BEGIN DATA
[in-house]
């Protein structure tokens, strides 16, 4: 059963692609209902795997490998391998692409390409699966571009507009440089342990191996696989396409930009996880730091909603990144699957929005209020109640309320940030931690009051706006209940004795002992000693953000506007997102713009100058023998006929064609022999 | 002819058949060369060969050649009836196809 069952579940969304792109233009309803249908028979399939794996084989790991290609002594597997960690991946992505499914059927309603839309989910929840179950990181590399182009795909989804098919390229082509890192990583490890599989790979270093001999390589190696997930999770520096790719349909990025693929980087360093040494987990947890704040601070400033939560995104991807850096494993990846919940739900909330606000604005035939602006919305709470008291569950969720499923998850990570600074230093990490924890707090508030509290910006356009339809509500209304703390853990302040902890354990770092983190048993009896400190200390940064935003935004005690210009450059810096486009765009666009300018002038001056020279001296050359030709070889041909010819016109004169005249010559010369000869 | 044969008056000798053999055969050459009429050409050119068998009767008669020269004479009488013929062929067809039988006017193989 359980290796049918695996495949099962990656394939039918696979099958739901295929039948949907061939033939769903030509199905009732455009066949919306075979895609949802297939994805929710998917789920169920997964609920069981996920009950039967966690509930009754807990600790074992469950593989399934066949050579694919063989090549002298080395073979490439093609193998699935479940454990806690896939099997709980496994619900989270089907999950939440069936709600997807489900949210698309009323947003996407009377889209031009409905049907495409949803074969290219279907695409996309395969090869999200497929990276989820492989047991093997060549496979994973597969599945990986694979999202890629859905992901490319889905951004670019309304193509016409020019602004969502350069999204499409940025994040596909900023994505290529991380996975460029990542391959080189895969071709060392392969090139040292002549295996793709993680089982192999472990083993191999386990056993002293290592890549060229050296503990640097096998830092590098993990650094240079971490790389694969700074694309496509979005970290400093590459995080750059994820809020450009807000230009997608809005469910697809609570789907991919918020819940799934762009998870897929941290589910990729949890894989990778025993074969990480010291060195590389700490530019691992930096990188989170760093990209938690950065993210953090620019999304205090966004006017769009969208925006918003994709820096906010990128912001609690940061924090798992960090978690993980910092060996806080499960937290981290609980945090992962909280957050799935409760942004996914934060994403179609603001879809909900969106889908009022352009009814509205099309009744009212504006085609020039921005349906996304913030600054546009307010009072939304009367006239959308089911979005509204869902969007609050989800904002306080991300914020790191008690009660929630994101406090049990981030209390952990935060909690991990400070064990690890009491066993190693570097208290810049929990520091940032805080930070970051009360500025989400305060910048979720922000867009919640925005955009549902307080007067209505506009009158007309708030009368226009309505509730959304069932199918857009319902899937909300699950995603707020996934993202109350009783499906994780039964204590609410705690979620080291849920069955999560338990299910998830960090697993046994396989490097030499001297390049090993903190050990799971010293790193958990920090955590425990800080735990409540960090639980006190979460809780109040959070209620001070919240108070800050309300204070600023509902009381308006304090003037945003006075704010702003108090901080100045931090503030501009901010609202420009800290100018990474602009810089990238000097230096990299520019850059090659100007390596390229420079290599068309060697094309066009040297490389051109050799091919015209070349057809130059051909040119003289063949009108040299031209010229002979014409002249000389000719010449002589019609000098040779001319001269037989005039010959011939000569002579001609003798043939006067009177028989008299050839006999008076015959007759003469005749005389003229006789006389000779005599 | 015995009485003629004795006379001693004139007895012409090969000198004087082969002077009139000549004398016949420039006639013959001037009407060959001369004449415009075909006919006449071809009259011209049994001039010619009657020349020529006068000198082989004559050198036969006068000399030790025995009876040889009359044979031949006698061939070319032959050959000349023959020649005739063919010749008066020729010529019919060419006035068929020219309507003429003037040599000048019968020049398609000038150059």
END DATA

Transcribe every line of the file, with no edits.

[in-house]
């Protein structure tokens, strides 16, 4: 059963692609209902795997490998391998692409390409699966571009507009440089342990191996696989396409930009996880730091909603990144699957929005209020109640309320940030931690009051706006209940004795002992000693953000506007997102713009100058023998006929064609022999 | 002819058949060369060969050649009836196809 069952579940969304792109233009309803249908028979399939794996084989790991290609002594597997960690991946992505499914059927309603839309989910929840179950990181590399182009795909989804098919390229082509890192990583490890599989790979270093001999390589190696997930999770520096790719349909990025693929980087360093040494987990947890704040601070400033939560995104991807850096494993990846919940739900909330606000604005035939602006919305709470008291569950969720499923998850990570600074230093990490924890707090508030509290910006356009339809509500209304703390853990302040902890354990770092983190048993009896400190200390940064935003935004005690210009450059810096486009765009666009300018002038001056020279001296050359030709070889041909010819016109004169005249010559010369000869 | 044969008056000798053999055969050459009429050409050119068998009767008669020269004479009488013929062929067809039988006017193989 359980290796049918695996495949099962990656394939039918696979099958739901295929039948949907061939033939769903030509199905009732455009066949919306075979895609949802297939994805929710998917789920169920997964609920069981996920009950039967966690509930009754807990600790074992469950593989399934066949050579694919063989090549002298080395073979490439093609193998699935479940454990806690896939099997709980496994619900989270089907999950939440069936709600997807489900949210698309009323947003996407009377889209031009409905049907495409949803074969290219279907695409996309395969090869999200497929990276989820492989047991093997060549496979994973597969599945990986694979999202890629859905992901490319889905951004670019309304193509016409020019602004969502350069999204499409940025994040596909900023994505290529991380996975460029990542391959080189895969071709060392392969090139040292002549295996793709993680089982192999472990083993191999386990056993002293290592890549060229050296503990640097096998830092590098993990650094240079971490790389694969700074694309496509979005970290400093590459995080750059994820809020450009807000230009997608809005469910697809609570789907991919918020819940799934762009998870897929941290589910990729949890894989990778025993074969990480010291060195590389700490530019691992930096990188989170760093990209938690950065993210953090620019999304205090966004006017769009969208925006918003994709820096906010990128912001609690940061924090798992960090978690993980910092060996806080499960937290981290609980945090992962909280957050799935409760942004996914934060994403179609603001879809909900969106889908009022352009009814509205099309009744009212504006085609020039921005349906996304913030600054546009307010009072939304009367006239959308089911979005509204869902969007609050989800904002306080991300914020790191008690009660929630994101406090049990981030209390952990935060909690991990400070064990690890009491066993190693570097208290810049929990520091940032805080930070970051009360500025989400305060910048979720922000867009919640925005955009549902307080007067209505506009009158007309708030009368226009309505509730959304069932199918857009319902899937909300699950995603707020996934993202109350009783499906994780039964204590609410705690979620080291849920069955999560338990299910998830960090697993046994396989490097030499001297390049090993903190050990799971010293790193958990920090955590425990800080735990409540960090639980006190979460809780109040959070209620001070919240108070800050309300204070600023509902009381308006304090003037945003006075704010702003108090901080100045931090503030501009901010609202420009800290100018990474602009810089990238000097230096990299520019850059090659100007390596390229420079290599068309060697094309066009040297490389051109050799091919015209070349057809130059051909040119003289063949009108040299031209010229002979014409002249000389000719010449002589019609000098040779001319001269037989005039010959011939000569002579001609003798043939006067009177028989008299050839006999008076015959007759003469005749005389003229006789006389000779005599 | 015995009485003629004795006379001693004139007895012409090969000198004087082969002077009139000549004398016949420039006639013959001037009407060959001369004449415009075909006919006449071809009259011209049994001039010619009657020349020529006068000198082989004559050198036969006068000399030790025995009876040889009359044979031949006698061939070319032959050959000349023959020649005739063919010749008066020729010529019919060419006035068929020219309507003429003037040599000048019968020049398609000038150059």